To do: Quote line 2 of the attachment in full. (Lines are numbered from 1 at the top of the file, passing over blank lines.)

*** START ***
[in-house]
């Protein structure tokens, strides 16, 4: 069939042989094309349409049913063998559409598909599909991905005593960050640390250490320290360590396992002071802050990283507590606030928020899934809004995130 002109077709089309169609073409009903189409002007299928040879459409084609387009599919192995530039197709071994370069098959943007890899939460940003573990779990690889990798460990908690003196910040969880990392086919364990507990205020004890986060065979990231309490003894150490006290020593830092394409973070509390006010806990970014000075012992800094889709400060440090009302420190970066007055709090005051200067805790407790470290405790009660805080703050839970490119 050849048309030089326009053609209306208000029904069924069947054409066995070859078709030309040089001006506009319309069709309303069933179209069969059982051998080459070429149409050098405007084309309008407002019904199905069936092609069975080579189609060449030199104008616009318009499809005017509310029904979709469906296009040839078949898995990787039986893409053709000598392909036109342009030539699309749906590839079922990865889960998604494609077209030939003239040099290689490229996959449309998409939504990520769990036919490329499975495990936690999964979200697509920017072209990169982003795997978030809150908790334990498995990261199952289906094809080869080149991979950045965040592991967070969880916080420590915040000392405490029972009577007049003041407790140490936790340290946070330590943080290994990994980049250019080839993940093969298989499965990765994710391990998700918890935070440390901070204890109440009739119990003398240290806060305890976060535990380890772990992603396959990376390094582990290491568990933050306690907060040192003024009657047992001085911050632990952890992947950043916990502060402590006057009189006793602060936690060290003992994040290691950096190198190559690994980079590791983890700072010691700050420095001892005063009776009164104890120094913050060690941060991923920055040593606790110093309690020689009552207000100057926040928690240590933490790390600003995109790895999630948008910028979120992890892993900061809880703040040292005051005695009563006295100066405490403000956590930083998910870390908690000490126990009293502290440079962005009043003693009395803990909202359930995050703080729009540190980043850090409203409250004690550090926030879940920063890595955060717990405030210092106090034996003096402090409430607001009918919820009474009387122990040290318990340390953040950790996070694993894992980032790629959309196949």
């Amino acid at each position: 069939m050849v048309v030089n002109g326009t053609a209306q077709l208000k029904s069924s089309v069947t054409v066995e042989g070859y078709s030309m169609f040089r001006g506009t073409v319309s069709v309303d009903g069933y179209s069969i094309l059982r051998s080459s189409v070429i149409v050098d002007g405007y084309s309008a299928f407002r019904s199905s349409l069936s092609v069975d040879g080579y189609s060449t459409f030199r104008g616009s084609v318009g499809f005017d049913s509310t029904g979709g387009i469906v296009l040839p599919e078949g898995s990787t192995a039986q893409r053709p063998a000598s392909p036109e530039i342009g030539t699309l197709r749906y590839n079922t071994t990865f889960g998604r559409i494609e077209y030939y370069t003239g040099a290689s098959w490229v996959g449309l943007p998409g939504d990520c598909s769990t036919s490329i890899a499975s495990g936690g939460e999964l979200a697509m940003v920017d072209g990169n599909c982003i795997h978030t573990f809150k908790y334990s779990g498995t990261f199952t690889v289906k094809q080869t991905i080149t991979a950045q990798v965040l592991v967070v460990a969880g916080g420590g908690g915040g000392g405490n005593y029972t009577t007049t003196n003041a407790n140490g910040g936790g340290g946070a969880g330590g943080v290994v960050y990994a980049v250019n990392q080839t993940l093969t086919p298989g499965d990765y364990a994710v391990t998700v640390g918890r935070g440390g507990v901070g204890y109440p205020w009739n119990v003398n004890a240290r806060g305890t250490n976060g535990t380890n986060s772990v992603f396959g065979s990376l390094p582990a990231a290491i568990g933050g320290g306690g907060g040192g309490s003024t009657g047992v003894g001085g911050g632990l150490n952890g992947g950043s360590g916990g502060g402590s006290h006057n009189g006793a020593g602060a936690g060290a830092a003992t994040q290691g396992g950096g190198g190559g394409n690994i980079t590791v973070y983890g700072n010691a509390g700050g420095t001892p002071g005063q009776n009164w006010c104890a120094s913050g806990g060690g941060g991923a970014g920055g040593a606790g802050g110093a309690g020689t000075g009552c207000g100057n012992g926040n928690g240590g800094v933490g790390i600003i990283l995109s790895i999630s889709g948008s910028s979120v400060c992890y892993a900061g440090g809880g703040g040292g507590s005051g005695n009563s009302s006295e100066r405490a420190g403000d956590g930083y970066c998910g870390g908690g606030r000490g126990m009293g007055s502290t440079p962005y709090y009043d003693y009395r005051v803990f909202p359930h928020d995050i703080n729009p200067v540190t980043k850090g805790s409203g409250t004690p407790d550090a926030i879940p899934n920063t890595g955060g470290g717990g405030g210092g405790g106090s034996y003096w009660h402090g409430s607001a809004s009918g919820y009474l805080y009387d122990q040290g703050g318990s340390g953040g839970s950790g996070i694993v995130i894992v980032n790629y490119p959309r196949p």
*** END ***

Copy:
């Protein structure tokens, strides 16, 4: 069939042989094309349409049913063998559409598909599909991905005593960050640390250490320290360590396992002071802050990283507590606030928020899934809004995130 002109077709089309169609073409009903189409002007299928040879459409084609387009599919192995530039197709071994370069098959943007890899939460940003573990779990690889990798460990908690003196910040969880990392086919364990507990205020004890986060065979990231309490003894150490006290020593830092394409973070509390006010806990970014000075012992800094889709400060440090009302420190970066007055709090005051200067805790407790470290405790009660805080703050839970490119 050849048309030089326009053609209306208000029904069924069947054409066995070859078709030309040089001006506009319309069709309303069933179209069969059982051998080459070429149409050098405007084309309008407002019904199905069936092609069975080579189609060449030199104008616009318009499809005017509310029904979709469906296009040839078949898995990787039986893409053709000598392909036109342009030539699309749906590839079922990865889960998604494609077209030939003239040099290689490229996959449309998409939504990520769990036919490329499975495990936690999964979200697509920017072209990169982003795997978030809150908790334990498995990261199952289906094809080869080149991979950045965040592991967070969880916080420590915040000392405490029972009577007049003041407790140490936790340290946070330590943080290994990994980049250019080839993940093969298989499965990765994710391990998700918890935070440390901070204890109440009739119990003398240290806060305890976060535990380890772990992603396959990376390094582990290491568990933050306690907060040192003024009657047992001085911050632990952890992947950043916990502060402590006057009189006793602060936690060290003992994040290691950096190198190559690994980079590791983890700072010691700050420095001892005063009776009164104890120094913050060690941060991923920055040593606790110093309690020689009552207000100057926040928690240590933490790390600003995109790895999630948008910028979120992890892993900061809880703040040292005051005695009563006295100066405490403000956590930083998910870390908690000490126990009293502290440079962005009043003693009395803990909202359930995050703080729009540190980043850090409203409250004690550090926030879940920063890595955060717990405030210092106090034996003096402090409430607001009918919820009474009387122990040290318990340390953040950790996070694993894992980032790629959309196949």